I don’t think the made-up-ness of the holiday makes people feel any better about it, but a lot of things we do are made up. Traditions and cultures begin when people start them, and there’s nothing wrong with trying to start something positive that uplifts people. The principles Umoja (Unity) Kugijaculia (Self-Determination), Ujima (Collective Work), Ujamaa (Cooperative Economics), Nia (Purpose), Kumbaa (Creativity) and Imani (Faith) are all wonderful tenets to aspire to and live by. Also, they are lots of fun to say – ‘Kugijaculia’ has a way of rolling off the tongue.
I get it. Kwanzaa is a legit history-lesson-wrapped up into a holiday, and let’s keep it real, history lessons and values are not something that are easily digested in a culture that relies on consumer spending to keep the economy afloat. But the fact that Festivus, which was made up by an imaginary character on Seinfeld, can get so much love is funny to me when Kwanzaa was a pioneer of the ‘anti-materialistic’ holiday movement. You learn lessons and connect with your community. You give gifts of books (which clearly I am biased about, lol). You learn Swahili. These things are not awful. They actually make for pretty cool family memories if you’re down for that sort of thing. So why won’t people let Kwanzaa be great?
T. Hall is a intellignorant writer based in northern Virginia. She tries not to take herself too seriously, and blogs about original fiction, books and life at DopeReads.com.
Dear Single Sistas,
I’m writing this letter to my Single Sistas who may be feeling down in the dumps during this Christmas season because they don’t have a mate to exchange gifts with or spend quality holiday time with. This letter also goes out to those who may feel extremely lonely during this season because they are fresh out of a relationship and this is your first time without a significant other. I’m writing this letter to encourage you to celebrate this holiday season in your season of singleness, and see and embrace the beauty that it is. I know many of you may be saying or thinking that you enjoy the holiday season with friends and family, but it would be nice to have a special man in your life to exchange a kiss or two under the mistletoe with, or exchange a kiss at midnight with at the beginning of a New Year. While I agree with you, I want to encourage you to find different ways to enjoy the holiday season while you’re single. One of the things you can do this season is volunteer at a shelter, or soup kitchen. Not only will this gesture help someone else, but it will make you see how blessed you are for the things you have and make you forget about not having a mate (at least for the moment).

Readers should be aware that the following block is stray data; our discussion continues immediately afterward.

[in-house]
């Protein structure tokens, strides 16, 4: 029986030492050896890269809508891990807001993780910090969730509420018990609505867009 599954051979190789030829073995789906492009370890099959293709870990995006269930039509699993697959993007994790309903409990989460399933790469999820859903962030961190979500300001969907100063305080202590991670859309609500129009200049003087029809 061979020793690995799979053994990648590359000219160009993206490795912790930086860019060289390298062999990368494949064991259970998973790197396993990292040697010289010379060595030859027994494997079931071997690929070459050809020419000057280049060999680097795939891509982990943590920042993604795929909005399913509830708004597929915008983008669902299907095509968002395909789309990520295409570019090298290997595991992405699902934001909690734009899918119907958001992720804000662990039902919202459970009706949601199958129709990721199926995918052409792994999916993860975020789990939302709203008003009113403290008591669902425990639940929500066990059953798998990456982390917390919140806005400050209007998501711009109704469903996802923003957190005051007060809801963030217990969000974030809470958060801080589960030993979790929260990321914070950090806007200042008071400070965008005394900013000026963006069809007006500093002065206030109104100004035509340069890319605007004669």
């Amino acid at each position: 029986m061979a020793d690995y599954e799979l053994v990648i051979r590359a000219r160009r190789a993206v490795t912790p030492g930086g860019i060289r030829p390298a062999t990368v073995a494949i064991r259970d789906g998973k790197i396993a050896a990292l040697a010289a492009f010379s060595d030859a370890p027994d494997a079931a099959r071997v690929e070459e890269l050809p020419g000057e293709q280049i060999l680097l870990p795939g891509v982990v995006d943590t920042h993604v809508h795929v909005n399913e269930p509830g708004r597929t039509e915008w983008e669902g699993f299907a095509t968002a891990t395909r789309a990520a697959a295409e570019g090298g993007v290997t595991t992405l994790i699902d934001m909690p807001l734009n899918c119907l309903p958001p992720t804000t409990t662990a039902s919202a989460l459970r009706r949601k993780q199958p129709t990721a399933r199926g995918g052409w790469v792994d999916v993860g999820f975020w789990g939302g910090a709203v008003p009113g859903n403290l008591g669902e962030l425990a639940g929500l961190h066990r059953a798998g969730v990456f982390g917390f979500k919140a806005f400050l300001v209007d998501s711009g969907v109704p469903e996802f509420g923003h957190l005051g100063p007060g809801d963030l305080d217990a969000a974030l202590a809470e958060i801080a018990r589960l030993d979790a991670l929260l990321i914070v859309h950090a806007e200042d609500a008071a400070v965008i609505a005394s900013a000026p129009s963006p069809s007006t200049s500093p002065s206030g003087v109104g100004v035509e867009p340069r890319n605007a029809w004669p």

Another thing you can do is spend the extra money you would have spent on a gift for your mate on yourself! Treat yourself to something extremely special and out of the ordinary and place it under your tree addressed to you from you! You can also spend that extra money on a weekend getaway for yourself, or start a new savings account to ring in the New Year. Another thing you can do during your single holiday is spend time reflecting on what the holiday season really means. So many people get caught up in the commercialization of the holidays that they have the tendency to forget what they are truly designed to be about…Thankfulness. One more thing you can do during this holiday season of singleness is actually just enjoy the fact that you are single! While spending time with friends and family is a wonderful thing, it’s also a wonderful thing to have quiet time for self-reflection.